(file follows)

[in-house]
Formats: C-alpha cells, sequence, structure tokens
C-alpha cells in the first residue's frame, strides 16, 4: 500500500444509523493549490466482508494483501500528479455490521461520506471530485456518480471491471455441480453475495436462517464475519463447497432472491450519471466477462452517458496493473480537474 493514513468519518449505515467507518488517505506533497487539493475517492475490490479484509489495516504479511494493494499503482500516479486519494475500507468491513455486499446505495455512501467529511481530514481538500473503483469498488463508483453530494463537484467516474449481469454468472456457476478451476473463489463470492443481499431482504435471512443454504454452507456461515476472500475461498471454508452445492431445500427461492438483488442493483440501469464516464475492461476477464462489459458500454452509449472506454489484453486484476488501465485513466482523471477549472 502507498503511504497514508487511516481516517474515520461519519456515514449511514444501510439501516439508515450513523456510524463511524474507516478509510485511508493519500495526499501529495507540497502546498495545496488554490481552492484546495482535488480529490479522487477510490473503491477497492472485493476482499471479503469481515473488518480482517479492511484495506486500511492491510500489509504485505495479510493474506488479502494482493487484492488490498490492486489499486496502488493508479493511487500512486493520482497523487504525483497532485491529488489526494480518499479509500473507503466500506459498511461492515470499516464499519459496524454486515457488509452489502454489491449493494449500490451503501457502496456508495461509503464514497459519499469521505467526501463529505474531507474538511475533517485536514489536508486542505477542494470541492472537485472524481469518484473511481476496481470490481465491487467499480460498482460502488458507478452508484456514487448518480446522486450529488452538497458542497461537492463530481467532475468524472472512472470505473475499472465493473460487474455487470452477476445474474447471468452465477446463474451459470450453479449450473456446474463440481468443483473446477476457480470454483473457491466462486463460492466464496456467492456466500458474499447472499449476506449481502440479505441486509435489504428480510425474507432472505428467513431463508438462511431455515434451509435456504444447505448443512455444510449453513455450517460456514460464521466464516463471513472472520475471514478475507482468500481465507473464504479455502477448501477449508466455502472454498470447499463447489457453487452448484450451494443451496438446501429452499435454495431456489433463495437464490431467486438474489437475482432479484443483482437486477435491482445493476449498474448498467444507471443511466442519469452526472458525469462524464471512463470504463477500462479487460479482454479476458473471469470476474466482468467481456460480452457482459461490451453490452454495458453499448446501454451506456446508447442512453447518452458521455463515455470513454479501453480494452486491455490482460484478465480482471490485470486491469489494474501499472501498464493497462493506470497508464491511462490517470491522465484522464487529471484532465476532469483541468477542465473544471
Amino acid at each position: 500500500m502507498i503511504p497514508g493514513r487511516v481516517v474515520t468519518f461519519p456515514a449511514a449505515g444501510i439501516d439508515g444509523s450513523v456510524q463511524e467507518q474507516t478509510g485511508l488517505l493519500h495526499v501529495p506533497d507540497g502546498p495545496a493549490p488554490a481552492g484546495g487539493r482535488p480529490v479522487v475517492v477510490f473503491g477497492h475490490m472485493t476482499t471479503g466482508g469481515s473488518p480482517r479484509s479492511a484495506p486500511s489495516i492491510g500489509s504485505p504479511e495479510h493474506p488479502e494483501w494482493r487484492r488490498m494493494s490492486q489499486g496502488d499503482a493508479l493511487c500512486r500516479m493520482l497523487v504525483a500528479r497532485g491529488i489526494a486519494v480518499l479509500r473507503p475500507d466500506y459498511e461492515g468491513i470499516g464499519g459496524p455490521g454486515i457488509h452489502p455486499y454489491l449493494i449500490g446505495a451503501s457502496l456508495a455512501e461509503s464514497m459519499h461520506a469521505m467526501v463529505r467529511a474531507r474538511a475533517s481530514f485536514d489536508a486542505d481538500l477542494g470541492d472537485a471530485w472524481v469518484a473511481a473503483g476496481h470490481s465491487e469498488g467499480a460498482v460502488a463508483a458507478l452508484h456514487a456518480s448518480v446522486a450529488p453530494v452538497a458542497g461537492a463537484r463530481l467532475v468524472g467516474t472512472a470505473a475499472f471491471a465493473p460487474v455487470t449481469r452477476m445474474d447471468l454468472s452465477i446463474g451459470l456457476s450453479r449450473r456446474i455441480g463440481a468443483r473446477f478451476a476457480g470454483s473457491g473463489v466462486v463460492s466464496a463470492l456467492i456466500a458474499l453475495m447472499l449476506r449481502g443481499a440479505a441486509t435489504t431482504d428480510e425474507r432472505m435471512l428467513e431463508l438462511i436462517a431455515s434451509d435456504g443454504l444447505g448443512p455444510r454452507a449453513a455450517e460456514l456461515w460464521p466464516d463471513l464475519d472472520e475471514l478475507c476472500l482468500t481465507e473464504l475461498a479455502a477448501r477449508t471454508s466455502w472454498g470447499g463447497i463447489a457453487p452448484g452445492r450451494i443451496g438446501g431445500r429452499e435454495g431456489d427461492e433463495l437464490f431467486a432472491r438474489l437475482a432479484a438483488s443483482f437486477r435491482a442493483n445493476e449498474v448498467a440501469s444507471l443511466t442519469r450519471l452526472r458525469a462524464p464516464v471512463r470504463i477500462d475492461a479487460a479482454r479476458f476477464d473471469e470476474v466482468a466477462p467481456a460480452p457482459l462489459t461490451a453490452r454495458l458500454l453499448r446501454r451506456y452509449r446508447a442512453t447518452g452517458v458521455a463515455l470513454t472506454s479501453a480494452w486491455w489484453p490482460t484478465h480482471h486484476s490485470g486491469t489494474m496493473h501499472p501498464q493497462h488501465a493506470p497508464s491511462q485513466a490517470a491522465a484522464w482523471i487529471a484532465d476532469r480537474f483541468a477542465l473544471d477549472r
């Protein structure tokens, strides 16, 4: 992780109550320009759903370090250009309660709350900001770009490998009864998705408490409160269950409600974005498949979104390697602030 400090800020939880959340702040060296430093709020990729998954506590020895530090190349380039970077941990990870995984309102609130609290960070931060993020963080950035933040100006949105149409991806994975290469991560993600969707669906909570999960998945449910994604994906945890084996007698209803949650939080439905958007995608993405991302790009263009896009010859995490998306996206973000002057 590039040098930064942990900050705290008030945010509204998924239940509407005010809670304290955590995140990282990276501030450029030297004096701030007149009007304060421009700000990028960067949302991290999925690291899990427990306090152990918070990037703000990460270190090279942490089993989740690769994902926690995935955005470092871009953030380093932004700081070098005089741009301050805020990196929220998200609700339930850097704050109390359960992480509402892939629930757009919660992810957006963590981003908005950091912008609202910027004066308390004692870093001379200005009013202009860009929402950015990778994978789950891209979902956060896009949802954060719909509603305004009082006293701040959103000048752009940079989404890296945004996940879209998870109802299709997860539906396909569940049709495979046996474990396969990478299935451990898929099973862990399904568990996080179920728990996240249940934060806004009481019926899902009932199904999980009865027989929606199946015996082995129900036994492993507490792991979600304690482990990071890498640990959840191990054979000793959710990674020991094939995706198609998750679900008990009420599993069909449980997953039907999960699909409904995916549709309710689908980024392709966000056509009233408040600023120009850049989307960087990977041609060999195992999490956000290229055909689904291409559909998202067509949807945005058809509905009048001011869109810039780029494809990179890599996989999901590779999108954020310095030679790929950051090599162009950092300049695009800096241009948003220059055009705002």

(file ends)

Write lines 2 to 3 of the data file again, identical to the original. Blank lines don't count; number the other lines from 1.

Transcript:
Formats: C-alpha cells, sequence, structure tokens
C-alpha cells in the first residue's frame, strides 16, 4: 500500500444509523493549490466482508494483501500528479455490521461520506471530485456518480471491471455441480453475495436462517464475519463447497432472491450519471466477462452517458496493473480537474 493514513468519518449505515467507518488517505506533497487539493475517492475490490479484509489495516504479511494493494499503482500516479486519494475500507468491513455486499446505495455512501467529511481530514481538500473503483469498488463508483453530494463537484467516474449481469454468472456457476478451476473463489463470492443481499431482504435471512443454504454452507456461515476472500475461498471454508452445492431445500427461492438483488442493483440501469464516464475492461476477464462489459458500454452509449472506454489484453486484476488501465485513466482523471477549472 502507498503511504497514508487511516481516517474515520461519519456515514449511514444501510439501516439508515450513523456510524463511524474507516478509510485511508493519500495526499501529495507540497502546498495545496488554490481552492484546495482535488480529490479522487477510490473503491477497492472485493476482499471479503469481515473488518480482517479492511484495506486500511492491510500489509504485505495479510493474506488479502494482493487484492488490498490492486489499486496502488493508479493511487500512486493520482497523487504525483497532485491529488489526494480518499479509500473507503466500506459498511461492515470499516464499519459496524454486515457488509452489502454489491449493494449500490451503501457502496456508495461509503464514497459519499469521505467526501463529505474531507474538511475533517485536514489536508486542505477542494470541492472537485472524481469518484473511481476496481470490481465491487467499480460498482460502488458507478452508484456514487448518480446522486450529488452538497458542497461537492463530481467532475468524472472512472470505473475499472465493473460487474455487470452477476445474474447471468452465477446463474451459470450453479449450473456446474463440481468443483473446477476457480470454483473457491466462486463460492466464496456467492456466500458474499447472499449476506449481502440479505441486509435489504428480510425474507432472505428467513431463508438462511431455515434451509435456504444447505448443512455444510449453513455450517460456514460464521466464516463471513472472520475471514478475507482468500481465507473464504479455502477448501477449508466455502472454498470447499463447489457453487452448484450451494443451496438446501429452499435454495431456489433463495437464490431467486438474489437475482432479484443483482437486477435491482445493476449498474448498467444507471443511466442519469452526472458525469462524464471512463470504463477500462479487460479482454479476458473471469470476474466482468467481456460480452457482459461490451453490452454495458453499448446501454451506456446508447442512453447518452458521455463515455470513454479501453480494452486491455490482460484478465480482471490485470486491469489494474501499472501498464493497462493506470497508464491511462490517470491522465484522464487529471484532465476532469483541468477542465473544471